The High-Energy X-ray spectrometer covers the hard X-ray region from about 30 keV to about 250 keV. This is the first experiment to carry out spectral studies of planetary surface at hard X-ray energies using good energy resolution detectors. High Energy X-ray (HEX) experiment is designed primarily to study emission in the above energy range due to radioactive decay of the 238U and 232Th in the lunar surface region.
The primary scientific objectives of HEX are
- To identify excess 210Pb in lunar Polar Regions due to transport of volatile 222Rn, a decay product of 238U. This will provide credence to the idea of transport of other volatile such as water to the polar regions.
- To detect signal of other radioactivity via large area integration to characterize various lunar terrains for their chemical composition on the basis of specific/integrated signal in the 30-250 keV region.
- To identify regions of high U/Th concentrations via detection of emission due to decay of Pb-212 and Pb-214 (~240 keV).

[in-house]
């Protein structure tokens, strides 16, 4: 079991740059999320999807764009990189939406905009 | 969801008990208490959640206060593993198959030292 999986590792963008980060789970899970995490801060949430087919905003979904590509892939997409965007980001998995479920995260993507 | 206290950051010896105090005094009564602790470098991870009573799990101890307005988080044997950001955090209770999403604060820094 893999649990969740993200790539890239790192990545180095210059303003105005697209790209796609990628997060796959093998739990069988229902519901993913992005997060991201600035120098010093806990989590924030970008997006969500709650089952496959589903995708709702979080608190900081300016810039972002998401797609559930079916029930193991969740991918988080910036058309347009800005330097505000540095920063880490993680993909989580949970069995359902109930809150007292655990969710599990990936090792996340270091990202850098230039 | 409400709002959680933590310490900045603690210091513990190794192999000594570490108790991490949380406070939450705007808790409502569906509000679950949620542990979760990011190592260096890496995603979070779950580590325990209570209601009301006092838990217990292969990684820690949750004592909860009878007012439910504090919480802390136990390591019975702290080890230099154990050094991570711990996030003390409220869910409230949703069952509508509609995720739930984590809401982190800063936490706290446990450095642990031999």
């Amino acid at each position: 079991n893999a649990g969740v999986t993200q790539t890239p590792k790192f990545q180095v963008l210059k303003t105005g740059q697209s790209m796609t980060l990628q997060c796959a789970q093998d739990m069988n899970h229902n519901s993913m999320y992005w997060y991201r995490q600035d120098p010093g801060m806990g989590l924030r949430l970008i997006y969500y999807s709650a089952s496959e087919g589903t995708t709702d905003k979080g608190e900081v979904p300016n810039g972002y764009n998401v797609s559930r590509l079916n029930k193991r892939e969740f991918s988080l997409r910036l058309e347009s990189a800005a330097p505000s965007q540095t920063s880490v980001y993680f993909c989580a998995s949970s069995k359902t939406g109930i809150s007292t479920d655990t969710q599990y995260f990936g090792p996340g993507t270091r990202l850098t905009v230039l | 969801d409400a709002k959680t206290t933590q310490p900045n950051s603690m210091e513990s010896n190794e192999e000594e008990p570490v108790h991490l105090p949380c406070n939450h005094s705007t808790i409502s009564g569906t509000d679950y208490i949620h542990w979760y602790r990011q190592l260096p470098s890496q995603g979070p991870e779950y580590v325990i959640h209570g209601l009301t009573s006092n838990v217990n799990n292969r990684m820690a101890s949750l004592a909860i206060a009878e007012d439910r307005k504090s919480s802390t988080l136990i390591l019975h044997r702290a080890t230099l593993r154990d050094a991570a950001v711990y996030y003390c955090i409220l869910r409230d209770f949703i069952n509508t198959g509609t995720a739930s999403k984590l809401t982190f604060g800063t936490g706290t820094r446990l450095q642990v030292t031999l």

- To explore the possibility of identifying chemical composition of various lunar terrain from a study of the scattered continuum background.
Payload configuration Details
The geometric detector area of 144 cm2 is realized by cascading nine Cadmium Zinc Telluride (CZT) arrays, each 4 cm x 4 cm (5mm thick), composed of 256 (16x16) pixels (size: 2.5 mm x 2.5 mm). Each CZT array is readout using two closely mounted Application Specific Integrated Circuits (ASICs), which provides self-triggering capability. An anticoincidence system is used to reduces the detector background. A specially designed collimator provide a field of view (FOV) of 40 km X 40 Km. The weight of HEX is about 16kg.
HEX payload developed by ISRO